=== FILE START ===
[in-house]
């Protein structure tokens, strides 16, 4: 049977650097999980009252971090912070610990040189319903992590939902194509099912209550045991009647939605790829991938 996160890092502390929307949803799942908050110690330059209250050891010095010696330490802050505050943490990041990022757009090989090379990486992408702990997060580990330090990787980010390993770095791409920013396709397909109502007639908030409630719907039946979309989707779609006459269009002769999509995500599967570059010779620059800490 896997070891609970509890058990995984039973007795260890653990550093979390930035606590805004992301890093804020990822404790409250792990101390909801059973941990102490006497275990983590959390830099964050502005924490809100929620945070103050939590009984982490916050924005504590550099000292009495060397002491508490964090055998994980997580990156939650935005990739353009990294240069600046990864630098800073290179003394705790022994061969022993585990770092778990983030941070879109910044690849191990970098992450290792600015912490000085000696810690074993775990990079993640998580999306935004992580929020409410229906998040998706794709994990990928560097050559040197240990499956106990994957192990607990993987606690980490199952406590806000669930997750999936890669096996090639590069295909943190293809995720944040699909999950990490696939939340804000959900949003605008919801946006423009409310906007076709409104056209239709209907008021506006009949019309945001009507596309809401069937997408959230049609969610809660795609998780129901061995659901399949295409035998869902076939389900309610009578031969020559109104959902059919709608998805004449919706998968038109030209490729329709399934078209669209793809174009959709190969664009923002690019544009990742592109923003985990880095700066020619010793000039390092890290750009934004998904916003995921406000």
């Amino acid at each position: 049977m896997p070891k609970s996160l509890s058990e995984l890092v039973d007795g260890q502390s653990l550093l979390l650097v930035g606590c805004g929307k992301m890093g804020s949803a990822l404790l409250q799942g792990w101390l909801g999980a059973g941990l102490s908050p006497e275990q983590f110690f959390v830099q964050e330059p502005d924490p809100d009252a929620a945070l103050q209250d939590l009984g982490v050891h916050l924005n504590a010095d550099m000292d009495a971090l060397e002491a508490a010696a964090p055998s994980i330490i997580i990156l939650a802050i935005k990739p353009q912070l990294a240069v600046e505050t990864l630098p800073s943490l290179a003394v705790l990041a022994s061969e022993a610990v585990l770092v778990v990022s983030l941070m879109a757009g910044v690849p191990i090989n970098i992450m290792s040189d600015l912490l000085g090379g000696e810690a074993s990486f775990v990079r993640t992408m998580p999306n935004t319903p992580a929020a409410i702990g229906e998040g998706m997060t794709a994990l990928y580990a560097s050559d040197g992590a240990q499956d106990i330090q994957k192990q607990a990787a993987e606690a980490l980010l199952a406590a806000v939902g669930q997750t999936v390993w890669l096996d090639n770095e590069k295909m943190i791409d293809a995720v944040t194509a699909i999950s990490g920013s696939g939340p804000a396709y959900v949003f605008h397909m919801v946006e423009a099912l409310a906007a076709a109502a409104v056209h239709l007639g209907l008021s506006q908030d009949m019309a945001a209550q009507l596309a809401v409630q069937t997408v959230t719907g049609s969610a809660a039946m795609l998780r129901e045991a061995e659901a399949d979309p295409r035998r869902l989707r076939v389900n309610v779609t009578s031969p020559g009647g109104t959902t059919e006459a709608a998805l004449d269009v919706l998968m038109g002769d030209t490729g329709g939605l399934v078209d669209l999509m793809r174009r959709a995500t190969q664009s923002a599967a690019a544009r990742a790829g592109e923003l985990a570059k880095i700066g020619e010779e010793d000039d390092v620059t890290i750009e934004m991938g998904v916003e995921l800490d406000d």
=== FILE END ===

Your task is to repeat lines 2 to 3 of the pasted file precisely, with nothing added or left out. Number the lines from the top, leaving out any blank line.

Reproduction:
């Protein structure tokens, strides 16, 4: 049977650097999980009252971090912070610990040189319903992590939902194509099912209550045991009647939605790829991938 996160890092502390929307949803799942908050110690330059209250050891010095010696330490802050505050943490990041990022757009090989090379990486992408702990997060580990330090990787980010390993770095791409920013396709397909109502007639908030409630719907039946979309989707779609006459269009002769999509995500599967570059010779620059800490 896997070891609970509890058990995984039973007795260890653990550093979390930035606590805004992301890093804020990822404790409250792990101390909801059973941990102490006497275990983590959390830099964050502005924490809100929620945070103050939590009984982490916050924005504590550099000292009495060397002491508490964090055998994980997580990156939650935005990739353009990294240069600046990864630098800073290179003394705790022994061969022993585990770092778990983030941070879109910044690849191990970098992450290792600015912490000085000696810690074993775990990079993640998580999306935004992580929020409410229906998040998706794709994990990928560097050559040197240990499956106990994957192990607990993987606690980490199952406590806000669930997750999936890669096996090639590069295909943190293809995720944040699909999950990490696939939340804000959900949003605008919801946006423009409310906007076709409104056209239709209907008021506006009949019309945001009507596309809401069937997408959230049609969610809660795609998780129901061995659901399949295409035998869902076939389900309610009578031969020559109104959902059919709608998805004449919706998968038109030209490729329709399934078209669209793809174009959709190969664009923002690019544009990742592109923003985990880095700066020619010793000039390092890290750009934004998904916003995921406000």
């Amino acid at each position: 049977m896997p070891k609970s996160l509890s058990e995984l890092v039973d007795g260890q502390s653990l550093l979390l650097v930035g606590c805004g929307k992301m890093g804020s949803a990822l404790l409250q799942g792990w101390l909801g999980a059973g941990l102490s908050p006497e275990q983590f110690f959390v830099q964050e330059p502005d924490p809100d009252a929620a945070l103050q209250d939590l009984g982490v050891h916050l924005n504590a010095d550099m000292d009495a971090l060397e002491a508490a010696a964090p055998s994980i330490i997580i990156l939650a802050i935005k990739p353009q912070l990294a240069v600046e505050t990864l630098p800073s943490l290179a003394v705790l990041a022994s061969e022993a610990v585990l770092v778990v990022s983030l941070m879109a757009g910044v690849p191990i090989n970098i992450m290792s040189d600015l912490l000085g090379g000696e810690a074993s990486f775990v990079r993640t992408m998580p999306n935004t319903p992580a929020a409410i702990g229906e998040g998706m997060t794709a994990l990928y580990a560097s050559d040197g992590a240990q499956d106990i330090q994957k192990q607990a990787a993987e606690a980490l980010l199952a406590a806000v939902g669930q997750t999936v390993w890669l096996d090639n770095e590069k295909m943190i791409d293809a995720v944040t194509a699909i999950s990490g920013s696939g939340p804000a396709y959900v949003f605008h397909m919801v946006e423009a099912l409310a906007a076709a109502a409104v056209h239709l007639g209907l008021s506006q908030d009949m019309a945001a209550q009507l596309a809401v409630q069937t997408v959230t719907g049609s969610a809660a039946m795609l998780r129901e045991a061995e659901a399949d979309p295409r035998r869902l989707r076939v389900n309610v779609t009578s031969p020559g009647g109104t959902t059919e006459a709608a998805l004449d269009v919706l998968m038109g002769d030209t490729g329709g939605l399934v078209d669209l999509m793809r174009r959709a995500t190969q664009s923002a599967a690019a544009r990742a790829g592109e923003l985990a570059k880095i700066g020619e010779e010793d000039d390092v620059t890290i750009e934004m991938g998904v916003e995921l800490d406000d």